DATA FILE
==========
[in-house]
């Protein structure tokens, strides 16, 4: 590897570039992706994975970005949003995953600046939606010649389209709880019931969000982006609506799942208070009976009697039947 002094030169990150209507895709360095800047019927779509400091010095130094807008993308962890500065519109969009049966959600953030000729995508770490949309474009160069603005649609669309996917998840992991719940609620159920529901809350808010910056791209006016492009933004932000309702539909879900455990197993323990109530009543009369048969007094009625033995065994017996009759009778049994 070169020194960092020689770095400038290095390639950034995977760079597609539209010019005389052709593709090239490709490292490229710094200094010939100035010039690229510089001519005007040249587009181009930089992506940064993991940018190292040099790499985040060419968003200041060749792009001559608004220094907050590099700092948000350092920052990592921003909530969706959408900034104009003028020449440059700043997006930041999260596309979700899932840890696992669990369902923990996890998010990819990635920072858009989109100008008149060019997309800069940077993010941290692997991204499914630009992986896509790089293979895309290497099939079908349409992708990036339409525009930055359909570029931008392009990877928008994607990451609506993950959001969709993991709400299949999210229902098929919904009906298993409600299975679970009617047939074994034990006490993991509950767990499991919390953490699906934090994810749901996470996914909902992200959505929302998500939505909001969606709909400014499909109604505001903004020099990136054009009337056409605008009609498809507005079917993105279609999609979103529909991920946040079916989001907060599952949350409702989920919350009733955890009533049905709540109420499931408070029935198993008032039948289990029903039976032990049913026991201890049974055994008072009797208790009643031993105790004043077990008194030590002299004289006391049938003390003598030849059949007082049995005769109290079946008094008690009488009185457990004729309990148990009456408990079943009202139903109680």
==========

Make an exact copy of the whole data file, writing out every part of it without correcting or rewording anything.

[in-house]
């Protein structure tokens, strides 16, 4: 590897570039992706994975970005949003995953600046939606010649389209709880019931969000982006609506799942208070009976009697039947 002094030169990150209507895709360095800047019927779509400091010095130094807008993308962890500065519109969009049966959600953030000729995508770490949309474009160069603005649609669309996917998840992991719940609620159920529901809350808010910056791209006016492009933004932000309702539909879900455990197993323990109530009543009369048969007094009625033995065994017996009759009778049994 070169020194960092020689770095400038290095390639950034995977760079597609539209010019005389052709593709090239490709490292490229710094200094010939100035010039690229510089001519005007040249587009181009930089992506940064993991940018190292040099790499985040060419968003200041060749792009001559608004220094907050590099700092948000350092920052990592921003909530969706959408900034104009003028020449440059700043997006930041999260596309979700899932840890696992669990369902923990996890998010990819990635920072858009989109100008008149060019997309800069940077993010941290692997991204499914630009992986896509790089293979895309290497099939079908349409992708990036339409525009930055359909570029931008392009990877928008994607990451609506993950959001969709993991709400299949999210229902098929919904009906298993409600299975679970009617047939074994034990006490993991509950767990499991919390953490699906934090994810749901996470996914909902992200959505929302998500939505909001969606709909400014499909109604505001903004020099990136054009009337056409605008009609498809507005079917993105279609999609979103529909991920946040079916989001907060599952949350409702989920919350009733955890009533049905709540109420499931408070029935198993008032039948289990029903039976032990049913026991201890049974055994008072009797208790009643031993105790004043077990008194030590002299004289006391049938003390003598030849059949007082049995005769109290079946008094008690009488009185457990004729309990148990009456408990079943009202139903109680």